The Handbook For Democracy is intended to be a mirror for the demos, a companion guidebook to help people govern themselves effectively in the face of the constant pressures of power in the modern world that tend to undermine popular government and aggrandize oligarchy, police states, military dictatorship, or totalitarian fascism.  Our demos needs to better understand how power is used against them — not just direct political power, but economic power, the power of the media, and the power of cultural control.  There are a host of techniques that political and economic elites use to exert social control and to keep the demos in line.  The Handbook is intended to schematically describe many of these different ways in which power is used against the demos, and it will also give recommendations for how to defeat, deflect, defuse, or otherwise deal with those techniques.  

I’m going to periodically use my blog to write up some of the essays and entries that I’ll eventually compile for the book.  Here are some (but hardly all) of the control techniques I hope to deal with, from time-to-time, over the next couple years:


  • Armed suppression of dissent, when deemed necessary by the elite
  • War in foreign places as a domestic control device
  • Divide-and-conquer the working class using racism, sexism, homophobia
  • Control of policy-making through the lobbying process
  • Privatization of public functions, reducing the range of policy under public control
  • Limitation of political participation
  • Control over election processes
  • Small numbers of “mainstream” political parties to reduce the range of political debate to what is acceptable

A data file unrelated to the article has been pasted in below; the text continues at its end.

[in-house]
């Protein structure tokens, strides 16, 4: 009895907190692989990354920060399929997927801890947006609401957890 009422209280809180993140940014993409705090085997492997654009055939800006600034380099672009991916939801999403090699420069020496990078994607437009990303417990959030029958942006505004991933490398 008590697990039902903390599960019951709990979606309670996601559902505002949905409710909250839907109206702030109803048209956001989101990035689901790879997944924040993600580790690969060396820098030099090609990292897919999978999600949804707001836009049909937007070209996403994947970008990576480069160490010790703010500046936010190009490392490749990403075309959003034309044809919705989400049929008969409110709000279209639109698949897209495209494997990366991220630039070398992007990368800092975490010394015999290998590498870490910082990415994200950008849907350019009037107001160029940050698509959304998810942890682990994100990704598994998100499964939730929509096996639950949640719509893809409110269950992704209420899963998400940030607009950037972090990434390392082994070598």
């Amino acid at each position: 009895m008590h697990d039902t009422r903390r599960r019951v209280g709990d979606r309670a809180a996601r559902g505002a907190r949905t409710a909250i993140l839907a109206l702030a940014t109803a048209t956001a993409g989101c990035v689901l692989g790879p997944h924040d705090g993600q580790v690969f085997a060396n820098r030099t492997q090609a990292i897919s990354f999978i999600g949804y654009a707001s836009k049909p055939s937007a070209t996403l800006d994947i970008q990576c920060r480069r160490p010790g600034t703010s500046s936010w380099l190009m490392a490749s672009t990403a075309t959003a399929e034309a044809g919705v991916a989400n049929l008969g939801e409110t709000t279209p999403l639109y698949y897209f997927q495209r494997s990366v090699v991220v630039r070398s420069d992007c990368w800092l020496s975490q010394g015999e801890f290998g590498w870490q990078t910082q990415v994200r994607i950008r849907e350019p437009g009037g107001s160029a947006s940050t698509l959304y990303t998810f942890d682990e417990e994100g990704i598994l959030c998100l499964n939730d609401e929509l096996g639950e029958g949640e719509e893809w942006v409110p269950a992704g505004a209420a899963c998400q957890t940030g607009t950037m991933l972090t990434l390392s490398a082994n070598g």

• Concentration of wealth
  • Inequality is itself a control device
  • Controlling nearly all of society’s capital investment allocation
  • Ability to hire and fire workers, and to control promotions and demotions, pay and benefit raises and cuts, working conditions, etc.
  • Marginalization of worker unions
  • Control of the lobbying process through money
  • Maintenance of poverty levels as a method of keeping people passive.
  • Consumerism combined with mass entertainment as the modern bread-and-circuses


  • Predominant control over the mass media
  • Increased private funding of education at the primary, secondary, and university levels
  • False consciousness: convincing many in the demos to identify with the wealthy
  • Mass spectacles, celebrity worship, and other entertainments as distraction from the political
  • Stupefaction of media programming to reduce intelligence levels
  • Centrism as enabling of elite control
  • Radical individualism and social alienation to isolate members of the demos and prevent strong communities and a truly vibrant civil society

One question that has to be asked is, what is the proper role of the political theorist in this?  Is this really a book that promotes democracy if it’s written by someone who has a doctorate in political theory?  Shouldn’t it be written by the demos?